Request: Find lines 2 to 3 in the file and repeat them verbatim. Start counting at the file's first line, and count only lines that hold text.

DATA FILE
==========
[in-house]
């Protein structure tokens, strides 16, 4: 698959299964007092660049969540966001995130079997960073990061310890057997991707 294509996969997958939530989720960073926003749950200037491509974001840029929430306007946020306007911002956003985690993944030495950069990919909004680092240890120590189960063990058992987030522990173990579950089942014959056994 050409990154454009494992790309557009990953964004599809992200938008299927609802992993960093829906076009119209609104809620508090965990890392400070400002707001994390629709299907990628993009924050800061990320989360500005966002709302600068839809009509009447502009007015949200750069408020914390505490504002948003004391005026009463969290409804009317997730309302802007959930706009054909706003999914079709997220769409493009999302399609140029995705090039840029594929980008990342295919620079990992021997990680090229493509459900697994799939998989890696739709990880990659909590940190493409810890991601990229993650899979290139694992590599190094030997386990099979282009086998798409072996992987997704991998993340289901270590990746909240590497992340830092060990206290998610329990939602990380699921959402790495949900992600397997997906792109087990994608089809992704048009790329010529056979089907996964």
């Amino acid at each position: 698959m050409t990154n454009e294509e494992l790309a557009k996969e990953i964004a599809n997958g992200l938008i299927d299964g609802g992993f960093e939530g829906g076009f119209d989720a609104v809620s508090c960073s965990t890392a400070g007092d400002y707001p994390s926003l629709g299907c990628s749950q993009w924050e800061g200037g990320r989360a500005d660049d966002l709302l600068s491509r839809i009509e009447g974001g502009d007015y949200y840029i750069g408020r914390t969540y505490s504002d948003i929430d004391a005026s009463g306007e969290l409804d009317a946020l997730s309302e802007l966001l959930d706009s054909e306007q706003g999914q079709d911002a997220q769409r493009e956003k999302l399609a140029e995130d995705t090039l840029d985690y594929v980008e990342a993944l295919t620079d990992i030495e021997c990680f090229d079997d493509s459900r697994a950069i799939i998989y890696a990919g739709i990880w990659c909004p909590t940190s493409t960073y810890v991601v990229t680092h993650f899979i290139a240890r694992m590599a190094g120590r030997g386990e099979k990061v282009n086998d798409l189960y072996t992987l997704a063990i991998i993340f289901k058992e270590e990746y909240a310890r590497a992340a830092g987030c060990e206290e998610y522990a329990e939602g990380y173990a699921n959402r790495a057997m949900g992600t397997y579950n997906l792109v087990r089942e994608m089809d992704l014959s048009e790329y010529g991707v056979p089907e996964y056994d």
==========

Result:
């Protein structure tokens, strides 16, 4: 698959299964007092660049969540966001995130079997960073990061310890057997991707 294509996969997958939530989720960073926003749950200037491509974001840029929430306007946020306007911002956003985690993944030495950069990919909004680092240890120590189960063990058992987030522990173990579950089942014959056994 050409990154454009494992790309557009990953964004599809992200938008299927609802992993960093829906076009119209609104809620508090965990890392400070400002707001994390629709299907990628993009924050800061990320989360500005966002709302600068839809009509009447502009007015949200750069408020914390505490504002948003004391005026009463969290409804009317997730309302802007959930706009054909706003999914079709997220769409493009999302399609140029995705090039840029594929980008990342295919620079990992021997990680090229493509459900697994799939998989890696739709990880990659909590940190493409810890991601990229993650899979290139694992590599190094030997386990099979282009086998798409072996992987997704991998993340289901270590990746909240590497992340830092060990206290998610329990939602990380699921959402790495949900992600397997997906792109087990994608089809992704048009790329010529056979089907996964």
């Amino acid at each position: 698959m050409t990154n454009e294509e494992l790309a557009k996969e990953i964004a599809n997958g992200l938008i299927d299964g609802g992993f960093e939530g829906g076009f119209d989720a609104v809620s508090c960073s965990t890392a400070g007092d400002y707001p994390s926003l629709g299907c990628s749950q993009w924050e800061g200037g990320r989360a500005d660049d966002l709302l600068s491509r839809i009509e009447g974001g502009d007015y949200y840029i750069g408020r914390t969540y505490s504002d948003i929430d004391a005026s009463g306007e969290l409804d009317a946020l997730s309302e802007l966001l959930d706009s054909e306007q706003g999914q079709d911002a997220q769409r493009e956003k999302l399609a140029e995130d995705t090039l840029d985690y594929v980008e990342a993944l295919t620079d990992i030495e021997c990680f090229d079997d493509s459900r697994a950069i799939i998989y890696a990919g739709i990880w990659c909004p909590t940190s493409t960073y810890v991601v990229t680092h993650f899979i290139a240890r694992m590599a190094g120590r030997g386990e099979k990061v282009n086998d798409l189960y072996t992987l997704a063990i991998i993340f289901k058992e270590e990746y909240a310890r590497a992340a830092g987030c060990e206290e998610y522990a329990e939602g990380y173990a699921n959402r790495a057997m949900g992600t397997y579950n997906l792109v087990r089942e994608m089809d992704l014959s048009e790329y010529g991707v056979p089907e996964y056994d």